The Military and Religious Orders between the XIst and the XVth century

Translation : Carole Resplandy

The period of after the year one thousand saw for one the birth of the Military and Religious Orders of Knighthood, true revolution in the evolution of the political and social structure of the States.

The primary division of the functions, born during the Carolingian time and somewhat modified with the beginning of Xst century divides the company between Orant (monks), Pugnant (warriors) and Laborant (the working labour).

These divisions will remain the operating mode of the Western society until 1129, date of the Council of Troyes which will recognize officially the existence of the Order of the Knights of the Temple of Jerusalem, in short the Order of Templars which joins together two functions of this society, namely the monks and the soldiers.

The Order of the Temple was the first Order of knighthood of this new type which was recognized by the ecclesiastical and secular authorities, although other Orders already existed immediately after the first crusade, like the Order of the Hospital or the Order of Saint-Lazare.

These Orders existed like Orders exclusively religious until their militarization, which will intervene about 1149 for the Hospital and on another date unspecified for the Order of Saint-Lazare, who recovered in his ranks the leprous knights.

The History with a large H monopolizes the attentions on the crusades and the events which proceeded in the States of the Middle East. The historians very often forget to mention the crusades and expeditions which were carried out in the north of Europe, on banks of the Baltic Sea.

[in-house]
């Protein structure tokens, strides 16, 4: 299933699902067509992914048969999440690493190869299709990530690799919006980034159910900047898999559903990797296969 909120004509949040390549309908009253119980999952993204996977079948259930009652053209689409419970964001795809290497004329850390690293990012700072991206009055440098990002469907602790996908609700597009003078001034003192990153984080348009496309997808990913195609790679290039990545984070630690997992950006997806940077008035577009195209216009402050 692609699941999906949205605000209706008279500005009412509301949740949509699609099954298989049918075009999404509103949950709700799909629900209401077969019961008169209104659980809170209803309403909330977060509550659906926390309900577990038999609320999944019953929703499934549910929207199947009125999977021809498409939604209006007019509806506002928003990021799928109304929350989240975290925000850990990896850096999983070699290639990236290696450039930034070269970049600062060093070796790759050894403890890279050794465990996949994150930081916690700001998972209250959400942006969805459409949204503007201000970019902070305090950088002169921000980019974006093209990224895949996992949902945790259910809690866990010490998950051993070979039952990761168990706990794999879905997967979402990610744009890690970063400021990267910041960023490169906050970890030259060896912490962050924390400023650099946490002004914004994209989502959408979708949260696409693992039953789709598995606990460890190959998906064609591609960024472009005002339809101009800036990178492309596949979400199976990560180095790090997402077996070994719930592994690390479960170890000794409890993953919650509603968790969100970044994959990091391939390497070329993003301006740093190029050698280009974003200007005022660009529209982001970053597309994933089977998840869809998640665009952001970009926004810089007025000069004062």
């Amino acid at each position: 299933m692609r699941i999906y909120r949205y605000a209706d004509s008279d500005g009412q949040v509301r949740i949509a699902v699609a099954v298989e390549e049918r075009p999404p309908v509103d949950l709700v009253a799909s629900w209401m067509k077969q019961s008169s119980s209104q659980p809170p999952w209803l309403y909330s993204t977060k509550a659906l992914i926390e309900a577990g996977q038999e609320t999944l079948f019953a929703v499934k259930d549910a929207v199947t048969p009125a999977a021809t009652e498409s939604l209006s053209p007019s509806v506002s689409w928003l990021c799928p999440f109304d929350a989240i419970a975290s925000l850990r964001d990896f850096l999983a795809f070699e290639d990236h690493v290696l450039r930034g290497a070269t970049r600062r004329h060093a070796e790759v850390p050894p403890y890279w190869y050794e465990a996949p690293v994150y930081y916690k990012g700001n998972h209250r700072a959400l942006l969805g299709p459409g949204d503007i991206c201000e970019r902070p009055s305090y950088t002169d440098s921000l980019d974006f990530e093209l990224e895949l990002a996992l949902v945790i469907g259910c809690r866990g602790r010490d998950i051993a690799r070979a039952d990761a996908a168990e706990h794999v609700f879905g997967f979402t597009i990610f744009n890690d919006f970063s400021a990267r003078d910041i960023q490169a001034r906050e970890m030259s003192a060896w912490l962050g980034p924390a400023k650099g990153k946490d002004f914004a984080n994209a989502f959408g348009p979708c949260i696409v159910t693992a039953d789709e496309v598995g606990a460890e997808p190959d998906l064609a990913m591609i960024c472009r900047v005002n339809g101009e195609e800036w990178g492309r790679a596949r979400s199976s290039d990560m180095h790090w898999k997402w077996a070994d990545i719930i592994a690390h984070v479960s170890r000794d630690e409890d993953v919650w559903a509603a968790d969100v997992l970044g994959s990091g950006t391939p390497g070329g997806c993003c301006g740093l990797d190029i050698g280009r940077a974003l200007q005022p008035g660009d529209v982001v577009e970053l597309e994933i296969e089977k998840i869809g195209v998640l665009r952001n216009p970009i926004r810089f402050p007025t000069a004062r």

These crusades, intended to christianise pagan tribes began officially under the aegis of Papacy about 1147, by raids against the Slavic tribes of the shores of the Baltic.

Other military and religious Orders were created in these areas, as the Knights ‘Porte-Glaive’ in Livonia and the Order of the Knights of Christ in Dobrin (Dobrzyn) on the border between Mazovia and Great Poland.

With the passing of timed events, these two Orders were included in the Teutonic Order, founded as for it in the Middle East at the end of XIIth century, but of which the essential combat was delivered in the steppes of Eastern Europe.

The Iberian peninsula, theatre of the resounding "Reconquista" saw also the birth of Orders specific to these territories. There were the Order of Calatrava, the Order of Alcantara, the Order of Avis, the Order of Santiago, the Order of Alfama, the Order of Christ, the Order of Montesa and still some others.

The end of the crusades marked the knell of these Orders, created by them and for them. The particular organization of these Orders, independent of any secular control, having to return account only to the Holy See, gave them powers which were considered useless and dangerous by the Kings.

The Order of Templars was the first to be removed, in 1307, by the action of King de France, Philippe IV The Fair, jealous of their power. In Spain and in Portugal, the different Orders were incorporated in monarchy, thus depriving them of any independence. The Teutonic Order, builder of a powerful empire on banks of the Baltic to the detriment of the local populations, started to decline after one crushing defeat in 1410 against a coalition directed by the King of Poland Wladislaw II Jagellon. The Order of the Hospital - as for it, retreated instant of advancing Muslim troops, then the Ottomans - ending in taking refuge in Malta, where they are still present, but only as a charitable order.

More references... Bibliography
  1. "Chevaliers du Christ - Les Ordres religieux-militaires au Moyen-Age"
    Alain Demurger; Editions Seuil 2002
  2. "Moines et guerriers - Les ordres religieux-militaires au Moyen Age "
    Alain Demurger; Editions Seuil 2010
  3. "Les Croisades Nordiques - L'Occident médiéval à la conquête des peuples de l'Est 1100-1525"
    Erik Christiansen; Editions Alerion 1996
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